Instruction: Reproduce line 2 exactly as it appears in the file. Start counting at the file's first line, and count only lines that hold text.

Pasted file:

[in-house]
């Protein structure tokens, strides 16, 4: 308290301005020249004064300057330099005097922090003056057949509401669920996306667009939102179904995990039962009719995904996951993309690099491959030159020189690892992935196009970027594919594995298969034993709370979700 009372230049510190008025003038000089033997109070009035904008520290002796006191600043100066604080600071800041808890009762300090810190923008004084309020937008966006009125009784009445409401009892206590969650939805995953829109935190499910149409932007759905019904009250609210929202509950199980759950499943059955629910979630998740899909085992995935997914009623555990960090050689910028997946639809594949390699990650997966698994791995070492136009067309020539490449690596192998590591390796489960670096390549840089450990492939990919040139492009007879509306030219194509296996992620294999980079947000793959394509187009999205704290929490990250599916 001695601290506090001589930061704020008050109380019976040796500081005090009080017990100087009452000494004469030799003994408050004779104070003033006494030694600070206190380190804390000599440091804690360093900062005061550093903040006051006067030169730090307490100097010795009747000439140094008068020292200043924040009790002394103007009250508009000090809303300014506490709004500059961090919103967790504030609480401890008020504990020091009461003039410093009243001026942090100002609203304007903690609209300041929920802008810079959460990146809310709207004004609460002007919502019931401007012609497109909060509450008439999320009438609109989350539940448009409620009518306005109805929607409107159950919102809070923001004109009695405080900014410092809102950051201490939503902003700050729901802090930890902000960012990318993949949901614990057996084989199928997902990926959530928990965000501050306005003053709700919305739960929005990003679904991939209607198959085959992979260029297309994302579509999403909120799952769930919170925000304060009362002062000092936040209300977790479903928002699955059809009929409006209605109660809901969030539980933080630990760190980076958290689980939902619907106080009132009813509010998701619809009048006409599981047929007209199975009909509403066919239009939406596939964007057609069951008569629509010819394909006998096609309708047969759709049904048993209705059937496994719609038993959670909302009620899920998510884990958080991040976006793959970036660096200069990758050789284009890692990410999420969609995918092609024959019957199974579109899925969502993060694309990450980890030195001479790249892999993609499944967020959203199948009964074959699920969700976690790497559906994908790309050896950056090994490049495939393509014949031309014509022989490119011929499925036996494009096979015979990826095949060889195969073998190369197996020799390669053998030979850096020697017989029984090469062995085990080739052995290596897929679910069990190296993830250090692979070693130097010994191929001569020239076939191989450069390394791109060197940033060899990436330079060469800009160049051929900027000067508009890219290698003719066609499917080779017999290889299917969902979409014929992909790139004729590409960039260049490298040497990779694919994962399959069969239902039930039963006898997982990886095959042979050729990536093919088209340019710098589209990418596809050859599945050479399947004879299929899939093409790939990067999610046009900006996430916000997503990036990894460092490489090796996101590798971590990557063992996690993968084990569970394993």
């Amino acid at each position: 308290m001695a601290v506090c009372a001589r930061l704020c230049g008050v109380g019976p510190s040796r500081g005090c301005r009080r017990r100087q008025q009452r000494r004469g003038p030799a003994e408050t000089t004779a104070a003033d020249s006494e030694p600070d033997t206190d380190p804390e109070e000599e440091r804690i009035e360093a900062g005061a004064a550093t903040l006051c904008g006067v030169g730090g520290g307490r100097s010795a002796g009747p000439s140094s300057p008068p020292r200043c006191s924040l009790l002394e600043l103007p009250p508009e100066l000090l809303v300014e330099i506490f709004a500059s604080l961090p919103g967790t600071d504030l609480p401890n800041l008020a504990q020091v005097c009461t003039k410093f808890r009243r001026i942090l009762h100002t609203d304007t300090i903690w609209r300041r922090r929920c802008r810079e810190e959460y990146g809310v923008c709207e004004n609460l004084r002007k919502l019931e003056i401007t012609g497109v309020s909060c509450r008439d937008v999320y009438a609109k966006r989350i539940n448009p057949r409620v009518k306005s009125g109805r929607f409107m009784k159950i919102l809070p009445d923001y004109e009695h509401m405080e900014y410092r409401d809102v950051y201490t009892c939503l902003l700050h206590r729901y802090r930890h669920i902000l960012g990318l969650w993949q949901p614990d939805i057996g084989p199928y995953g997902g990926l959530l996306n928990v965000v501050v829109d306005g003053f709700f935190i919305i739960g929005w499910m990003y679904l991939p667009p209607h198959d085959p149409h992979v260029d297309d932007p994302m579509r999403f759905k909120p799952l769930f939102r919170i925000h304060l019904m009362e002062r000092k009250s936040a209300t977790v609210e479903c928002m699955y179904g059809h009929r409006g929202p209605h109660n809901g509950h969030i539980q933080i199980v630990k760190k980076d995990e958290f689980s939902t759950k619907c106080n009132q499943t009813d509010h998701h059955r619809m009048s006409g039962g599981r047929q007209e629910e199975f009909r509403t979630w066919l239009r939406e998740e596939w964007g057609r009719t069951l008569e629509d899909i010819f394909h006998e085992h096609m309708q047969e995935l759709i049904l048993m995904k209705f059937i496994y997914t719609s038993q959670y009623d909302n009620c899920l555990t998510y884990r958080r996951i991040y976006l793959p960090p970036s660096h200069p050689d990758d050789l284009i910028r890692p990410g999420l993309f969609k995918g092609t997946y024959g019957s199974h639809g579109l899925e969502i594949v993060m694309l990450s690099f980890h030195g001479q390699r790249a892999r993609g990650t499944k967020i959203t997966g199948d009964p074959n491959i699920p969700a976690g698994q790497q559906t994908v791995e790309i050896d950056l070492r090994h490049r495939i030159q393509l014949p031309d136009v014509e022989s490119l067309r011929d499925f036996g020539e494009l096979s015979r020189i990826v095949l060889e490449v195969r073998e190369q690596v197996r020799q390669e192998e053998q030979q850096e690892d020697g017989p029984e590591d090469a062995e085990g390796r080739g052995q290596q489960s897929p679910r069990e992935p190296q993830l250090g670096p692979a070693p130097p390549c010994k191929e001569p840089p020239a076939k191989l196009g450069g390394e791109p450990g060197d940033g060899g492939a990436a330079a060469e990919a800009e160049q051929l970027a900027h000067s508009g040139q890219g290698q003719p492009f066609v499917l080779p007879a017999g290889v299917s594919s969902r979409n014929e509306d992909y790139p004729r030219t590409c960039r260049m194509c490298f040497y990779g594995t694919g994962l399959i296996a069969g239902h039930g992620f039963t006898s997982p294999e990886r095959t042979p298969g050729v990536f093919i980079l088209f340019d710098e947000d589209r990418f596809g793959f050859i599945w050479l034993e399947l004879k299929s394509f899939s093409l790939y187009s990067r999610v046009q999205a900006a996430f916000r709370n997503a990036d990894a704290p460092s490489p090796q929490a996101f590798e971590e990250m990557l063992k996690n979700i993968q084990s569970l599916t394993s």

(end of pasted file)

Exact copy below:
């Protein structure tokens, strides 16, 4: 308290301005020249004064300057330099005097922090003056057949509401669920996306667009939102179904995990039962009719995904996951993309690099491959030159020189690892992935196009970027594919594995298969034993709370979700 009372230049510190008025003038000089033997109070009035904008520290002796006191600043100066604080600071800041808890009762300090810190923008004084309020937008966006009125009784009445409401009892206590969650939805995953829109935190499910149409932007759905019904009250609210929202509950199980759950499943059955629910979630998740899909085992995935997914009623555990960090050689910028997946639809594949390699990650997966698994791995070492136009067309020539490449690596192998590591390796489960670096390549840089450990492939990919040139492009007879509306030219194509296996992620294999980079947000793959394509187009999205704290929490990250599916 001695601290506090001589930061704020008050109380019976040796500081005090009080017990100087009452000494004469030799003994408050004779104070003033006494030694600070206190380190804390000599440091804690360093900062005061550093903040006051006067030169730090307490100097010795009747000439140094008068020292200043924040009790002394103007009250508009000090809303300014506490709004500059961090919103967790504030609480401890008020504990020091009461003039410093009243001026942090100002609203304007903690609209300041929920802008810079959460990146809310709207004004609460002007919502019931401007012609497109909060509450008439999320009438609109989350539940448009409620009518306005109805929607409107159950919102809070923001004109009695405080900014410092809102950051201490939503902003700050729901802090930890902000960012990318993949949901614990057996084989199928997902990926959530928990965000501050306005003053709700919305739960929005990003679904991939209607198959085959992979260029297309994302579509999403909120799952769930919170925000304060009362002062000092936040209300977790479903928002699955059809009929409006209605109660809901969030539980933080630990760190980076958290689980939902619907106080009132009813509010998701619809009048006409599981047929007209199975009909509403066919239009939406596939964007057609069951008569629509010819394909006998096609309708047969759709049904048993209705059937496994719609038993959670909302009620899920998510884990958080991040976006793959970036660096200069990758050789284009890692990410999420969609995918092609024959019957199974579109899925969502993060694309990450980890030195001479790249892999993609499944967020959203199948009964074959699920969700976690790497559906994908790309050896950056090994490049495939393509014949031309014509022989490119011929499925036996494009096979015979990826095949060889195969073998190369197996020799390669053998030979850096020697017989029984090469062995085990080739052995290596897929679910069990190296993830250090692979070693130097010994191929001569020239076939191989450069390394791109060197940033060899990436330079060469800009160049051929900027000067508009890219290698003719066609499917080779017999290889299917969902979409014929992909790139004729590409960039260049490298040497990779694919994962399959069969239902039930039963006898997982990886095959042979050729990536093919088209340019710098589209990418596809050859599945050479399947004879299929899939093409790939990067999610046009900006996430916000997503990036990894460092490489090796996101590798971590990557063992996690993968084990569970394993």